Do you have green shoots in your garden?

 

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Posted January 9, 2021 by alijoy in category january, six on saturday

11 thoughts on “Six on Saturday – Green shoots 09/01/21

  1. Sel Calderbank

    I like that quote from Rumi. I’m just reading about Fungi and underground networks (Entangled Life by Merlin Sheldrake, so it is apt! I also love Miscanthus, and am impressed by your lettuce, lucky you!

    Reply
    1. alijoy (Post author)

      Would you recommend the book? I am looking for something about the fungi and microrrhyzal connections. I love the idea of a wood wide web.

      Reply
  2. Carolee

    Not much green here in central Indiana other than the evergreens, some bedraggled parsley, and the hellebore leaves (no sign of buds at all) and the bergenia is still reddish green. A few bulb shoots just poking through, but we have lots and lots of winter to go.

    Reply
    1. alijoy (Post author)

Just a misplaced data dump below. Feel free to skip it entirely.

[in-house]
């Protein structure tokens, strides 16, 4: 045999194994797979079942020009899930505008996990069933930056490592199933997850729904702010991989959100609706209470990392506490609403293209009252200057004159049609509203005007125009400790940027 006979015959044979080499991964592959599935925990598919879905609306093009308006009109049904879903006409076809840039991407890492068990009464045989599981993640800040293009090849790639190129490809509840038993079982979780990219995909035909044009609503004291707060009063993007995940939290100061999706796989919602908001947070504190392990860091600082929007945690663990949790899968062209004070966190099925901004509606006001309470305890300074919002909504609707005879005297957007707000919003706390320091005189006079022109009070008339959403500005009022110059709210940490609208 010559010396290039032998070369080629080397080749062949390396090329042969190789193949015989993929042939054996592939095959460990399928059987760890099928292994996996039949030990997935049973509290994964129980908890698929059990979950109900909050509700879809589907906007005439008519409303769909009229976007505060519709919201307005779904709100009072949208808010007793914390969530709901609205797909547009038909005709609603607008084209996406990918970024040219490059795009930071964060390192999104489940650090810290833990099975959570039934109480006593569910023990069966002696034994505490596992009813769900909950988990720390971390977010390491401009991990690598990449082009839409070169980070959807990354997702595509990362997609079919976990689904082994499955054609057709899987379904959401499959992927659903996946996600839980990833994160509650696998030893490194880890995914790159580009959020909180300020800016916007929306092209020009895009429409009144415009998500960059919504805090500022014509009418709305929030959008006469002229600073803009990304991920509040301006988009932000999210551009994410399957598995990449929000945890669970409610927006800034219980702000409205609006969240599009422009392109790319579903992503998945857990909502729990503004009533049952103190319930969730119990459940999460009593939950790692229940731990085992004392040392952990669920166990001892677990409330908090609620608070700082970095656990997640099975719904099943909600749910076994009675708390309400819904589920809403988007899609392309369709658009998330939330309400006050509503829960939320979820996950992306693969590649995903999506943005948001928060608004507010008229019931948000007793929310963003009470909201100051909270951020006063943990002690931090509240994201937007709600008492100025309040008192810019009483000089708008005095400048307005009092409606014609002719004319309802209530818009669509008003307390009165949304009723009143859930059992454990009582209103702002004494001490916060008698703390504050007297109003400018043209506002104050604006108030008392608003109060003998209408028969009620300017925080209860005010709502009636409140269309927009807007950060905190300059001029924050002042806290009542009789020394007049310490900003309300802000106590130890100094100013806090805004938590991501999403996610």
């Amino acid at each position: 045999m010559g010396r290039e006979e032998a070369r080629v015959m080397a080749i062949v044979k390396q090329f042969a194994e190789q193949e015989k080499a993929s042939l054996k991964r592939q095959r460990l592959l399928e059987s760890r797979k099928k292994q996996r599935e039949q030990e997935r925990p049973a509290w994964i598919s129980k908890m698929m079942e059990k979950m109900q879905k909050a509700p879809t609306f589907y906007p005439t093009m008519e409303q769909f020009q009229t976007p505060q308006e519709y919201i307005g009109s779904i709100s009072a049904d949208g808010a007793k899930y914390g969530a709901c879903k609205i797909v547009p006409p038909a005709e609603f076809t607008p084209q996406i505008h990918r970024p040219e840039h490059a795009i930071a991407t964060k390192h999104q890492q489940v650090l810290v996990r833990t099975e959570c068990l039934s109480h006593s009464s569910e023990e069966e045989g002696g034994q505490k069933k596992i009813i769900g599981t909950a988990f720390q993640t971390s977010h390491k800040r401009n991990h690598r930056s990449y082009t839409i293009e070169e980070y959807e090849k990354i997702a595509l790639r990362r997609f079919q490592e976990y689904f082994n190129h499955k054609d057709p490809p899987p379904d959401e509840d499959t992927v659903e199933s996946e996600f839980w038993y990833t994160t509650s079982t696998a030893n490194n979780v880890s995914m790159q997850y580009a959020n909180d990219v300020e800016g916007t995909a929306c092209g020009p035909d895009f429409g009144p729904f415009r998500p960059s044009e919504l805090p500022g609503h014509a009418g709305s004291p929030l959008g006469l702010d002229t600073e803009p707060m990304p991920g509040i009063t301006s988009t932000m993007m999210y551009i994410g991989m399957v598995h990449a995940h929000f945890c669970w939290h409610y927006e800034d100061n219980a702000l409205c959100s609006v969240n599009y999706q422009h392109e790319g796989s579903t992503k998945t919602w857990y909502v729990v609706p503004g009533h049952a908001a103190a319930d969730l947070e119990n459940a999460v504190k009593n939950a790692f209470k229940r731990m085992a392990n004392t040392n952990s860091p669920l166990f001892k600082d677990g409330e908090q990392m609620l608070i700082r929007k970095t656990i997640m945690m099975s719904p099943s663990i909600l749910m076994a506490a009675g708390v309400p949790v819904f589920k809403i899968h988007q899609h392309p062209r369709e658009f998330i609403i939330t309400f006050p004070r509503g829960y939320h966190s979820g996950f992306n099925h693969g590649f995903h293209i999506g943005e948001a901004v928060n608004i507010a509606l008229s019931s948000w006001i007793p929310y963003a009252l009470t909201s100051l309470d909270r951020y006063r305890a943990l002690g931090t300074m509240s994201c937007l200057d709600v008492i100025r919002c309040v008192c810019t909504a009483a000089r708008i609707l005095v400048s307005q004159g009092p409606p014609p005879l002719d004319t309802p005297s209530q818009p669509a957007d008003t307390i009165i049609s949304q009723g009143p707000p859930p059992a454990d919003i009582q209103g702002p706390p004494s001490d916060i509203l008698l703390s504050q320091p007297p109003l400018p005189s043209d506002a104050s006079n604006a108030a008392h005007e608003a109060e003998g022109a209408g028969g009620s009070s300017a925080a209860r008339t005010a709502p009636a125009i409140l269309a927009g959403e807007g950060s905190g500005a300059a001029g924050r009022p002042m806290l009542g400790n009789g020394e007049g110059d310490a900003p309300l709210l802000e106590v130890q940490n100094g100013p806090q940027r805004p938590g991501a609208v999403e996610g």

No – in some parts of the world the winter is veeerrry long. I follow some people on a blog that live in Vermont. They can have snow for more than 6 months of the year with a very short, concentrated growing season.

      Reply
  3. Noelle

    Maybe the blackbirds are remembering the lovely fruit from an earlier season, and coming back. That lettuce looks rather good. I would be tempted to pick a couple of the outer leaves to eat.

    Reply
    1. alijoy (Post author)

      We’ve had several off it as it has been there since November. All this mollycoddling I have been doing for my lettuces can stop now. I’ll just grow them hard.

      Reply
  4. Fred